José Andrés Is Considering a Run for US Senate Someday

"Maybe we need a chef in the capital that can bring everybody to the table."
José Andrés Is Considering a Run for US Senate Someday
Photo of José Andrés by Evy Mages.

José Andrés sure sounds like a political candidate. Last night, the restaurateur-turned-activist was named Humanitarian of the Year at the James Beard Awards for his work with World Central Kitchen feeding Puerto Ricans pummeled by Hurricane Maria. After a video intro from Hillary Clinton and an impassioned speech about the contributions of undocumented immigrants “who feed America and make our country great,” the crowd was wild with chatter about Andrés for President.

“I want to vote for him for something,” said emcee Carla Hall.

As it turns out, Andrés actually is think running for office. Just don’t expect a Oprah-Andrés ticket in 2020.

“I wouldn’t mind running for senator of Maryland,” Andrés, a resident of Bethesda, told Washingtonian last week. “Because I think we’re in need of shaping Congress. I consider myself a Millennial, and I think we are going to need more young people on the right and on the left, people of respect and understanding.”

Andrés says he’s been encouraged as more and more people urge him to run for office. “I’m 48 now, so who knows. But, why not?,” he says. “If I don’t see things get better in terms of understanding, maybe we need a chef in the capital that can bring everybody to the table and start having these kinds of honorable conversations. We know that at a table, good things happen.” (“Bringing Everyone to the Table” sounds like a pretty good campaign slogan to us.)

Andrés says he would likely run as an independent. He points out that neither a Democratic nor Republican Congress has been able to pass real immigration reform. “This goes beyond right or left,” he says. “This is about inclusion, exclusion, and we are becoming a Congress of exclusion—you are with me or you are not. We need to make it more of inclusion.”

As for exactly when Andrés might run? He’s vague, demurring, “I need to learn more English. One day. One day… Maybe it will never happen, but I think everybody should be thinking about it. Every single man and especially woman should think that one day they should become senators and congressmen.”

Andrés’s political profile has been growing for some time, but his legal battle with Donald Trump‘s DC hotel thrust him in the spotlight.  The restaurateur pulled his fine-dining eatery from the Pennsylvania Avenue property after Trump’s controversial remarks about immigrants—”they’re bringing crime, they’re rapists”— at the launch of the presidential campaign. The lawsuit settled a year ago, but ever since, Andrés has been needling Trump on Twitter and elsewhere, particularly on the issue of immigration. During the 2016 election, the native Spaniard and American citizen of five years stumped with Clinton.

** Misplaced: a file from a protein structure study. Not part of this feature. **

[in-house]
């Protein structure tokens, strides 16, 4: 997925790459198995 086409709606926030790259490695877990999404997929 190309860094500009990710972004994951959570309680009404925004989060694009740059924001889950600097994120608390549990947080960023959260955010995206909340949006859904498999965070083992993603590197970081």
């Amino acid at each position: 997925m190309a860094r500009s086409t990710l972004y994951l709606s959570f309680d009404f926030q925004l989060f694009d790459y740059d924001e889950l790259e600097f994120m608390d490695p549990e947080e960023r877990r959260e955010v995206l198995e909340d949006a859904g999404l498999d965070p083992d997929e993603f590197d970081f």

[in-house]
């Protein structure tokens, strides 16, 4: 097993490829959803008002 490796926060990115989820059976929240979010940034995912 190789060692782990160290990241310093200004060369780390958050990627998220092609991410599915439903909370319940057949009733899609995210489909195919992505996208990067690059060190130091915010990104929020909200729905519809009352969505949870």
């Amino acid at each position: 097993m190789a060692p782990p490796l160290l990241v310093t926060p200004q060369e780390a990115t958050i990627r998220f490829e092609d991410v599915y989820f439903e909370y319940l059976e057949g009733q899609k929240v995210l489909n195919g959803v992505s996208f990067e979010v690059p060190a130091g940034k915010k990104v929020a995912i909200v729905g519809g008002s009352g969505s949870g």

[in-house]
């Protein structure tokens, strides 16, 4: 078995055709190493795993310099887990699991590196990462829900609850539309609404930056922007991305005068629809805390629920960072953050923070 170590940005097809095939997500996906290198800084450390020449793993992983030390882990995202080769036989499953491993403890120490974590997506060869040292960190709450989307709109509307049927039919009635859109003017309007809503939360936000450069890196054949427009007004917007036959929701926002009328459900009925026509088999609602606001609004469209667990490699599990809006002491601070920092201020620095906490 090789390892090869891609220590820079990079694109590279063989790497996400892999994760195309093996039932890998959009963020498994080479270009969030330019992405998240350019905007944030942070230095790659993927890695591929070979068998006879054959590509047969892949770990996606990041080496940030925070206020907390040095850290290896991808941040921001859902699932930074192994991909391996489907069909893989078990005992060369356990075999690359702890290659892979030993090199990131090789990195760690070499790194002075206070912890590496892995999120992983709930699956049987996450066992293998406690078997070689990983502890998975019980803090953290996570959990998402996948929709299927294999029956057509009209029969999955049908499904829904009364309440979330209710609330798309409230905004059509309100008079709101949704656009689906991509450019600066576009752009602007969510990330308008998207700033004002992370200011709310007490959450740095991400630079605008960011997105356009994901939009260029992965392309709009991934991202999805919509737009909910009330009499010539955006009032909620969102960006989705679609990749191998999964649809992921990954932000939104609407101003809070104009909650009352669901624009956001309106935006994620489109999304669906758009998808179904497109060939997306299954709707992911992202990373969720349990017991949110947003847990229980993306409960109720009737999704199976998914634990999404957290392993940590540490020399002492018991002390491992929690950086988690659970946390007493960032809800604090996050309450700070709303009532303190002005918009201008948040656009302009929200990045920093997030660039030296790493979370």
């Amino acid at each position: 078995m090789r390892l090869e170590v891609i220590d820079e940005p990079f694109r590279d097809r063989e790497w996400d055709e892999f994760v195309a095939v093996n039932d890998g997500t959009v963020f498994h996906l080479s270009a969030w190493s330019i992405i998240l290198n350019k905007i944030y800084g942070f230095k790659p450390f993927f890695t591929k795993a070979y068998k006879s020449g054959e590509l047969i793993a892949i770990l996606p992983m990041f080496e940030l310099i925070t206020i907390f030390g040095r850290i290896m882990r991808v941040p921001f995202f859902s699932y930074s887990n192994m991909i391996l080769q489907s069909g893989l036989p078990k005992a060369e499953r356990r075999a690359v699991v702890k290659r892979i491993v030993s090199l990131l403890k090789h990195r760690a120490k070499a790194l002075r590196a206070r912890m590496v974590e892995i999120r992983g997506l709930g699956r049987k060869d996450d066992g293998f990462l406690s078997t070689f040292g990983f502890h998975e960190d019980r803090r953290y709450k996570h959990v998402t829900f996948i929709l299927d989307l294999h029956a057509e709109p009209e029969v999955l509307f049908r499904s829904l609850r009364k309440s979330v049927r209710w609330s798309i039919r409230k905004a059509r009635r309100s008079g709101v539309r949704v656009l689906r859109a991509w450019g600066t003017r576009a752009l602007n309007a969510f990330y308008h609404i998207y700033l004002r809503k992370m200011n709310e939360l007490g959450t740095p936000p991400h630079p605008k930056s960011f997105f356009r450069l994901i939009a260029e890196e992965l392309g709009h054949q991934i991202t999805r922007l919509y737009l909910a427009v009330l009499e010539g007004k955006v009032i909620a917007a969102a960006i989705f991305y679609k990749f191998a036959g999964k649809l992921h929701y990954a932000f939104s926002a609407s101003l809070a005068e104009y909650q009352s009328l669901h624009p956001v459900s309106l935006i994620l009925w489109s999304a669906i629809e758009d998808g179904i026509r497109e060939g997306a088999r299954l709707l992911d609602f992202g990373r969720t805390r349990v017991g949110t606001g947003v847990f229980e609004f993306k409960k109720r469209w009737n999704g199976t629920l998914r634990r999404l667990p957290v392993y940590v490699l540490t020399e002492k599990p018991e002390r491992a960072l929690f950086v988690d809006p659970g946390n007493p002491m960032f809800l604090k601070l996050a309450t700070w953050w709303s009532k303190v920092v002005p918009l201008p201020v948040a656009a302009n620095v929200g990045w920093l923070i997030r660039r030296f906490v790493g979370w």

Andrés’s political cred was further bolstered by his organization’s work in Puerto Rico. His World Central Kitchen team prepared more than 3 million meals for hurricane victims, outperforming the Red Cross. He’s already working on a book called We Fed an Island about how his team made such a big impact amid a national disaster.

The James Beard speech accepting an honor for that work seemed to hint at what candidate Andrés might sound like. He tearfully thanked his wife, Patricia (“My life, my sunrise, my sunset, my horizon”). He thanked his fellow chefs on the ground in Puerto Rico. He revealed a secret admiration for Red Cross founder Clara Barton and unsung female American heroes. He acknowledged Dreamers and the hard work of undocumented immigrants. He quoted The Grapes of Wrath. He reimagined a quote from the Grapes of Wrath and made it better (sorry, Steinbeck).

“I have a message for every man, woman, and child that we care,” said Andrés. “We haven’t forgotten. We are here for you. If you are hungry we will feed you. They don’t want our pity. We want our respect, and sometimes a plate of food is all the respect they need.”

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Jessica Sidman
Food Editor

Jessica Sidman covers the people and trends behind D.C.’s food and drink scene. Before joining Washingtonian in July 2016, she was Food Editor and Young & Hungry columnist at Washington City Paper. She is a Colorado native and University of Pennsylvania grad.

Anna Spiegel
Food Editor

Anna Spiegel covers the dining and drinking scene in her native DC. Prior to joining Washingtonian in 2010, she attended the French Culinary Institute and Columbia University’s MFA program in New York, and held various cooking and writing positions in NYC and in St. John, US Virgin Islands.